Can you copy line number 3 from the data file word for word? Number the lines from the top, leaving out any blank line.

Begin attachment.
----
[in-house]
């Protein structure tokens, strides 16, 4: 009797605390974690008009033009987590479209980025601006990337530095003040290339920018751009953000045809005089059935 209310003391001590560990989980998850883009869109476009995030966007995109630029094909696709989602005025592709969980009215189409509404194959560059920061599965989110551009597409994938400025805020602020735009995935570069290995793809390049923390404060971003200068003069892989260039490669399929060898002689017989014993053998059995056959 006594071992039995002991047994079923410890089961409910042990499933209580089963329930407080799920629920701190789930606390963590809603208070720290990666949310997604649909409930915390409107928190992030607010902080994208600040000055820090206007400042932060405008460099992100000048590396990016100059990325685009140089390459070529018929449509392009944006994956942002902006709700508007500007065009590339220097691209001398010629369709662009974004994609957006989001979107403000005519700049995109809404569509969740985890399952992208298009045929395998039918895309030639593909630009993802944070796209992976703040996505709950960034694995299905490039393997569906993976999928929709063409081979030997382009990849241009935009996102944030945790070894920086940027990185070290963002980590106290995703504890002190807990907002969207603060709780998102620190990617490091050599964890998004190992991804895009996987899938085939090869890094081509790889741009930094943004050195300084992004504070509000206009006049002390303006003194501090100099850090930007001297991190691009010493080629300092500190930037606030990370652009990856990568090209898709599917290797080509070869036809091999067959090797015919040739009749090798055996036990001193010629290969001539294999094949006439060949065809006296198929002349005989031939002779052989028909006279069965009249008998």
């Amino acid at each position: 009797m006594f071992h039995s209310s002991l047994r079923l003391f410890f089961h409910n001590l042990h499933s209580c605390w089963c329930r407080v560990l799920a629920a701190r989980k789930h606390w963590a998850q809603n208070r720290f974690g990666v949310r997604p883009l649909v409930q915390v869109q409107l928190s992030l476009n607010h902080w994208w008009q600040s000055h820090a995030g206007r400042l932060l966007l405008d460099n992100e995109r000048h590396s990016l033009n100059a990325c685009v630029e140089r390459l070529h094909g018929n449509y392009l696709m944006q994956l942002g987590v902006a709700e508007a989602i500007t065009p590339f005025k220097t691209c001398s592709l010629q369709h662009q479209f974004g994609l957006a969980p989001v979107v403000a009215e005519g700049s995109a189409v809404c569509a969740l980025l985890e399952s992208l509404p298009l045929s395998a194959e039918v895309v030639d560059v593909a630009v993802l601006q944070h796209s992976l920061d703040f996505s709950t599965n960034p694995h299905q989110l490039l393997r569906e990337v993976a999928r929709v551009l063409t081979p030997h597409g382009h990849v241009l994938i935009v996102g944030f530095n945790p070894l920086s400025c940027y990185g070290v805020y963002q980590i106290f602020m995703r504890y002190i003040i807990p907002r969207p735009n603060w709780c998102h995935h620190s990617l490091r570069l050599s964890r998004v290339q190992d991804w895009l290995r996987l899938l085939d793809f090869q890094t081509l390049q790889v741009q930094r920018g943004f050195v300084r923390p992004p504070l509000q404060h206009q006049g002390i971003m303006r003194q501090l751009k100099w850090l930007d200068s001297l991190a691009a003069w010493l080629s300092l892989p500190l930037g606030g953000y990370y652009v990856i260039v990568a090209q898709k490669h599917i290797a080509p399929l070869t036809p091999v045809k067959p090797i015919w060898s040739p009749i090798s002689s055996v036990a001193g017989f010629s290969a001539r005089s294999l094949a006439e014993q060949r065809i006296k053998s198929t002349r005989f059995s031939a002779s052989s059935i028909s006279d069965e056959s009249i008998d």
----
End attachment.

């Amino acid at each position: 009797m006594f071992h039995s209310s002991l047994r079923l003391f410890f089961h409910n001590l042990h499933s209580c605390w089963c329930r407080v560990l799920a629920a701190r989980k789930h606390w963590a998850q809603n208070r720290f974690g990666v949310r997604p883009l649909v409930q915390v869109q409107l928190s992030l476009n607010h902080w994208w008009q600040s000055h820090a995030g206007r400042l932060l966007l405008d460099n992100e995109r000048h590396s990016l033009n100059a990325c685009v630029e140089r390459l070529h094909g018929n449509y392009l696709m944006q994956l942002g987590v902006a709700e508007a989602i500007t065009p590339f005025k220097t691209c001398s592709l010629q369709h662009q479209f974004g994609l957006a969980p989001v979107v403000a009215e005519g700049s995109a189409v809404c569509a969740l980025l985890e399952s992208l509404p298009l045929s395998a194959e039918v895309v030639d560059v593909a630009v993802l601006q944070h796209s992976l920061d703040f996505s709950t599965n960034p694995h299905q989110l490039l393997r569906e990337v993976a999928r929709v551009l063409t081979p030997h597409g382009h990849v241009l994938i935009v996102g944030f530095n945790p070894l920086s400025c940027y990185g070290v805020y963002q980590i106290f602020m995703r504890y002190i003040i807990p907002r969207p735009n603060w709780c998102h995935h620190s990617l490091r570069l050599s964890r998004v290339q190992d991804w895009l290995r996987l899938l085939d793809f090869q890094t081509l390049q790889v741009q930094r920018g943004f050195v300084r923390p992004p504070l509000q404060h206009q006049g002390i971003m303006r003194q501090l751009k100099w850090l930007d200068s001297l991190a691009a003069w010493l080629s300092l892989p500190l930037g606030g953000y990370y652009v990856i260039v990568a090209q898709k490669h599917i290797a080509p399929l070869t036809p091999v045809k067959p090797i015919w060898s040739p009749i090798s002689s055996v036990a001193g017989f010629s290969a001539r005089s294999l094949a006439e014993q060949r065809i006296k053998s198929t002349r005989f059995s031939a002779s052989s059935i028909s006279d069965e056959s009249i008998d």